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Selling Commercial Service Agreements - Part 1

March 18, 2005
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This is the first of a four-part series on selling commercial service agreements. This series is designed as a complete A-Z on how to sell and organize for commercial service agreements. This article discusses preparing for service agreement surveys.

Wendell Bedell

Preparing For Service Agreement Surveys

First of all, a commercial sales rep does not sell things to their customers. Sales reps provide options to problems that their customers have through a consultative approach and our customers choose the option that best meets their unique business and technical requirements. In selling a commercial service agreement, the sales rep's primary job is to develop new business by seizing upon our prospect's mechanical maintenance opportunities. Sometimes we are called upon to provide supplemental and in other cases the complete on-site mechanical maintenance staffing.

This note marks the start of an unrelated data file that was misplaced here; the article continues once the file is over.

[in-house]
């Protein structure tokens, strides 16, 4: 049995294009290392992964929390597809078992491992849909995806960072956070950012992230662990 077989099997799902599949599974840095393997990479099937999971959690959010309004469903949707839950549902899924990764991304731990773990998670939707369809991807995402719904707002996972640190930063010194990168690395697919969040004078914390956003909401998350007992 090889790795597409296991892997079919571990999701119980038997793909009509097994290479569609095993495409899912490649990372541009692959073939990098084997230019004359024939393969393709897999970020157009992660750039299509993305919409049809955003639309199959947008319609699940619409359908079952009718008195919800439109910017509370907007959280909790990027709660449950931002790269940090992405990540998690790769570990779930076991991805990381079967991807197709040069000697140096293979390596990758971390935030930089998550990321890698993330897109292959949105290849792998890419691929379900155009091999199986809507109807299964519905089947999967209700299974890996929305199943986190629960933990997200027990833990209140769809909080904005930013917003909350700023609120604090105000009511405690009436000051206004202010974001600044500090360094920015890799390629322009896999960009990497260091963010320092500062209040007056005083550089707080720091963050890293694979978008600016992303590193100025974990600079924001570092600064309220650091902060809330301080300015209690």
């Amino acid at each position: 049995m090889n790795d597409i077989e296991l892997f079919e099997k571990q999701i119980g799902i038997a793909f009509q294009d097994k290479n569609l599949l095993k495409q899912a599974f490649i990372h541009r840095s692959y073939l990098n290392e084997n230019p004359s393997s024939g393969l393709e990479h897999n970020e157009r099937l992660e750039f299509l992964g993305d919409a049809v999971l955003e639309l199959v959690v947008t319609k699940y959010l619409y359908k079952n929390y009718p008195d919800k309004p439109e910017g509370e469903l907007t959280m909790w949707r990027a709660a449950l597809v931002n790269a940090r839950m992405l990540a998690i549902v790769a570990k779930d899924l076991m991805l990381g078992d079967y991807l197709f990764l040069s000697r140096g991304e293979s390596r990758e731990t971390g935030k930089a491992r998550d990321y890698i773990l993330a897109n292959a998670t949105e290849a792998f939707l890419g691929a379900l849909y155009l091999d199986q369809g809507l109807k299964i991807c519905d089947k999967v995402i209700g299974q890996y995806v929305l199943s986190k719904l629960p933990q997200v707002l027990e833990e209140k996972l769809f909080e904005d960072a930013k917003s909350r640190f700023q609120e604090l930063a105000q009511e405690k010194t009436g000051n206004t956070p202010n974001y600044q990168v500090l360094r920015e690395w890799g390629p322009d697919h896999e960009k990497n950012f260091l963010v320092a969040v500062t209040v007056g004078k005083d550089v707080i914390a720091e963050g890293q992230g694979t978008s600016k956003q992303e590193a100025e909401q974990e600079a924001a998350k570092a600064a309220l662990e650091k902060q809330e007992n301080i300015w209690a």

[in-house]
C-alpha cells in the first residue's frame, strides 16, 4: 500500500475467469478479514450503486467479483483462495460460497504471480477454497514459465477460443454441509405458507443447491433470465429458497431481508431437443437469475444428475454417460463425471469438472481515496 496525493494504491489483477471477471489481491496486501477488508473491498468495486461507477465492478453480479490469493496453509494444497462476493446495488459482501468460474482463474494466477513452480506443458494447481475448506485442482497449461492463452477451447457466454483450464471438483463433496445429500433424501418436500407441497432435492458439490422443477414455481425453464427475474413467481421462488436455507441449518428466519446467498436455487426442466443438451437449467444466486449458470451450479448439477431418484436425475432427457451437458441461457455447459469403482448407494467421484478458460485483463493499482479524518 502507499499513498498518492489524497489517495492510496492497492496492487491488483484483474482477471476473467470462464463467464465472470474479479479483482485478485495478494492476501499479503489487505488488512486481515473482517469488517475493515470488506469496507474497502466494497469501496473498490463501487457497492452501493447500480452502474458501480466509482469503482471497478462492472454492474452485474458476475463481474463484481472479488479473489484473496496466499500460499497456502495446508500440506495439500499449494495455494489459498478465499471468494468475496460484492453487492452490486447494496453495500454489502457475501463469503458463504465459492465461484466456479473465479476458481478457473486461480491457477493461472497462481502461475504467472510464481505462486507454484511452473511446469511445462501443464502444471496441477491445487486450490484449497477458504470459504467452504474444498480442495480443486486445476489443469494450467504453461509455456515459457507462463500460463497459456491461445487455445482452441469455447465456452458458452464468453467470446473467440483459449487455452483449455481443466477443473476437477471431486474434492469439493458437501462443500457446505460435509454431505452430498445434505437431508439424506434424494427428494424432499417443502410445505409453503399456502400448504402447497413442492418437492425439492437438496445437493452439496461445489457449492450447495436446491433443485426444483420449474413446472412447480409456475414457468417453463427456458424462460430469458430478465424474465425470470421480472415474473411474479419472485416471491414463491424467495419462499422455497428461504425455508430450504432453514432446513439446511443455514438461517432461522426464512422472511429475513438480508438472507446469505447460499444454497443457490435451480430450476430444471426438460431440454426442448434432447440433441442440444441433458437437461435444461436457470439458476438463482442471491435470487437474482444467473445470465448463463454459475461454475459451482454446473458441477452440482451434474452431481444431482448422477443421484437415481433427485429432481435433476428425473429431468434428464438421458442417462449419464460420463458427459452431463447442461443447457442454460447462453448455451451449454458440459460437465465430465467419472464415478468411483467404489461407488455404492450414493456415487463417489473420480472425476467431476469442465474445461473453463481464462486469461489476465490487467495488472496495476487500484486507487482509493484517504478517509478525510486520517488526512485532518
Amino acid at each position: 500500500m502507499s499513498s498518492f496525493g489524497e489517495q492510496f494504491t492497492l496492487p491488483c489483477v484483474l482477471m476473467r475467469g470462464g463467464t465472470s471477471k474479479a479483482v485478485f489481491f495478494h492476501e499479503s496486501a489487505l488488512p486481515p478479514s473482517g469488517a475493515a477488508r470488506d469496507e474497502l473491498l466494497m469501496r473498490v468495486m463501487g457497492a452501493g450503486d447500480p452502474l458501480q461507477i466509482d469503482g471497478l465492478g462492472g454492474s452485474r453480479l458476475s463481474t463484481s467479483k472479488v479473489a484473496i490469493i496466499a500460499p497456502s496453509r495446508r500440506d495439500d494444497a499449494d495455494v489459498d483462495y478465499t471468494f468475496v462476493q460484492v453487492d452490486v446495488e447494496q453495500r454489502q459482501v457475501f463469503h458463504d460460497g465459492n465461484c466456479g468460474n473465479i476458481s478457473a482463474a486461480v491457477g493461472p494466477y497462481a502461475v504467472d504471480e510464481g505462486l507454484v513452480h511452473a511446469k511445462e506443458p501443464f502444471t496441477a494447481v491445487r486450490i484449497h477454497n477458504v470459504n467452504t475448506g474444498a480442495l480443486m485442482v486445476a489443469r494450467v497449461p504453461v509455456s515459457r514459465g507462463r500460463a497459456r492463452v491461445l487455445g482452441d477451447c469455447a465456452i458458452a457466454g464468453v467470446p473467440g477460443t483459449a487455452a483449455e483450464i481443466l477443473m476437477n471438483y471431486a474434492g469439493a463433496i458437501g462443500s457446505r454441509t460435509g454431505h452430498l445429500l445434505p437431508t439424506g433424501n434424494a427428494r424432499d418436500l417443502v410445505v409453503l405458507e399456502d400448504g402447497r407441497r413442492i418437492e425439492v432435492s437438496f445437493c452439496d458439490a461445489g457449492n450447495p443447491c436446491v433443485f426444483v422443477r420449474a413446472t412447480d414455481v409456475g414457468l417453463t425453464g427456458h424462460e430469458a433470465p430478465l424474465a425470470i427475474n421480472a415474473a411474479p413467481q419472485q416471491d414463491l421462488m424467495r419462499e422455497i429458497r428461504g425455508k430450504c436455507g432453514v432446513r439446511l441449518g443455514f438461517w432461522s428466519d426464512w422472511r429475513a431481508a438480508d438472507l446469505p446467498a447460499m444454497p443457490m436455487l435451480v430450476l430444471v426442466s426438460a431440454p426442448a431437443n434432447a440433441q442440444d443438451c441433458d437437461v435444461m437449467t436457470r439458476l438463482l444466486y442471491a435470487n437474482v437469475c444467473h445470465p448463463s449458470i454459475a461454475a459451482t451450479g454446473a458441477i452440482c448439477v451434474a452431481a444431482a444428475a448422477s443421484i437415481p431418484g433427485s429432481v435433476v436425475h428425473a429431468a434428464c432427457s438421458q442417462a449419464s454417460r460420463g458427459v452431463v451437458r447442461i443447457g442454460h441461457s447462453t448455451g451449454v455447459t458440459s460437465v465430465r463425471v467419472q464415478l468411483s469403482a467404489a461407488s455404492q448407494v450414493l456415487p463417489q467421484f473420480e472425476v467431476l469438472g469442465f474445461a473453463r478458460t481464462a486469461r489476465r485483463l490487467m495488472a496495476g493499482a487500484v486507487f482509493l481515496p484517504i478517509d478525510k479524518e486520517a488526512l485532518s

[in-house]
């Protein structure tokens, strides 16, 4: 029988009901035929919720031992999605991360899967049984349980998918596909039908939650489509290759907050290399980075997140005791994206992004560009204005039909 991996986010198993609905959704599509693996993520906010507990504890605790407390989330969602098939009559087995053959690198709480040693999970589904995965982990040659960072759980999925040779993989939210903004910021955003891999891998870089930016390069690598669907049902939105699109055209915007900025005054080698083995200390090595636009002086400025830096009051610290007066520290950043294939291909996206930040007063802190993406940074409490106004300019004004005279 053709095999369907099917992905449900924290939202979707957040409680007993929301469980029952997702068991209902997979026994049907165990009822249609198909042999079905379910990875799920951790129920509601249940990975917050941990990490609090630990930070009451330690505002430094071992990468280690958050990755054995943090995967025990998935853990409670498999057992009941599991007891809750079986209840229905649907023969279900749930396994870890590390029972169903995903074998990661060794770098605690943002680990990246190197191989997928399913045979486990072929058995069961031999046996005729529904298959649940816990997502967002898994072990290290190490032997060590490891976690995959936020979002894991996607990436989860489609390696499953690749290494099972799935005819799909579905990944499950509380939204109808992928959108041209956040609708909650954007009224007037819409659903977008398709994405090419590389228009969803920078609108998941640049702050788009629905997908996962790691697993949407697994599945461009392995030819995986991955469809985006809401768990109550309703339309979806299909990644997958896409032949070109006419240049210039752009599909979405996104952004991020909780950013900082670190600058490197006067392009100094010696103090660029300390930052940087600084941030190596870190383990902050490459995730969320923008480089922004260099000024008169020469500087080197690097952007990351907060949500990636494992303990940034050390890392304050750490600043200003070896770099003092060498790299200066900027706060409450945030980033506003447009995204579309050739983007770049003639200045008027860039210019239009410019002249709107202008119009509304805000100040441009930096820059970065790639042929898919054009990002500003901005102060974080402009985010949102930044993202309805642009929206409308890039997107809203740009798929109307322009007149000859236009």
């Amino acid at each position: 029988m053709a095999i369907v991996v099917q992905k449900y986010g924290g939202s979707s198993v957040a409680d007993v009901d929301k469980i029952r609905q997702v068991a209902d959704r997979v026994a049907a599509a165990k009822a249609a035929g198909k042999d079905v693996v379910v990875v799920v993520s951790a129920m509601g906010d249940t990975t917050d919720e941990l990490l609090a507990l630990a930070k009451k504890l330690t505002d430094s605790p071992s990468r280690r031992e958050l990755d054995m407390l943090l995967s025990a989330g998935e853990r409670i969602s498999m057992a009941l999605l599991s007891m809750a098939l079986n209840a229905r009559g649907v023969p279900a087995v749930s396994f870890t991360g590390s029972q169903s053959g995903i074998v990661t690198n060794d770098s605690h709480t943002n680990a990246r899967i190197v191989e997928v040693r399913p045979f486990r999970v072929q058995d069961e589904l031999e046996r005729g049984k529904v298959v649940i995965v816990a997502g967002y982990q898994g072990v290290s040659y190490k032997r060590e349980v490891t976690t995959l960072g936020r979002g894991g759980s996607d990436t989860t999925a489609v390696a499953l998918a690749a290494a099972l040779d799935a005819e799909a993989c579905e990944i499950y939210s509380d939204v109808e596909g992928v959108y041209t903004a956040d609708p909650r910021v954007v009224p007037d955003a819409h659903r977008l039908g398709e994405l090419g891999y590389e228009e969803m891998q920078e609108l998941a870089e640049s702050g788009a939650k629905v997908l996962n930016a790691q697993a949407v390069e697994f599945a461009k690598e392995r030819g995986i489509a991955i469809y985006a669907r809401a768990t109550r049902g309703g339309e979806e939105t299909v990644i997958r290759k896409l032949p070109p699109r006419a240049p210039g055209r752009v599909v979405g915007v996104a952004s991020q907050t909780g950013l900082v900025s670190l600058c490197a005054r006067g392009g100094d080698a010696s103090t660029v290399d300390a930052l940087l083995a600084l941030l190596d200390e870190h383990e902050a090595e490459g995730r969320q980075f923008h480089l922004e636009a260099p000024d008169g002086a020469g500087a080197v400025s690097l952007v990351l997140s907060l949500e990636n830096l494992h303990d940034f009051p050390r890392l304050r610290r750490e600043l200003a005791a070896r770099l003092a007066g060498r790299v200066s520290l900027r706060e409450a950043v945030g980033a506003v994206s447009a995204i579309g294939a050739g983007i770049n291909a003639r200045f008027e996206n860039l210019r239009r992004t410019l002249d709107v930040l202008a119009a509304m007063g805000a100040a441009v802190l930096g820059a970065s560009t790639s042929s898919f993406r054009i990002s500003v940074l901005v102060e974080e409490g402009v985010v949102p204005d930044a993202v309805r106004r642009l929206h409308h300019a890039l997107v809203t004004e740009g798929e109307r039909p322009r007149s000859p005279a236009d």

The service agreement programs we develop to solve their unique problems require that we have an in-depth understanding of our maintenance product offerings. For each type of equipment and how it is being used, we must know what maintenance tasking must be done, how often, and what programs will best meet the customer's financial and technical requirements.

HVACR equipment and systems are building owner assets that must be maintained to assure equipment lasts as long, or longer, than it is being depreciated. Here are some important facts that you can use during your customer development process:

1. The depreciation range is usually 15 years for most HVACR equipment and 25 years for boilers and chillers. If maintenance-related catastrophic failures are proof, their existing maintenance program is not working.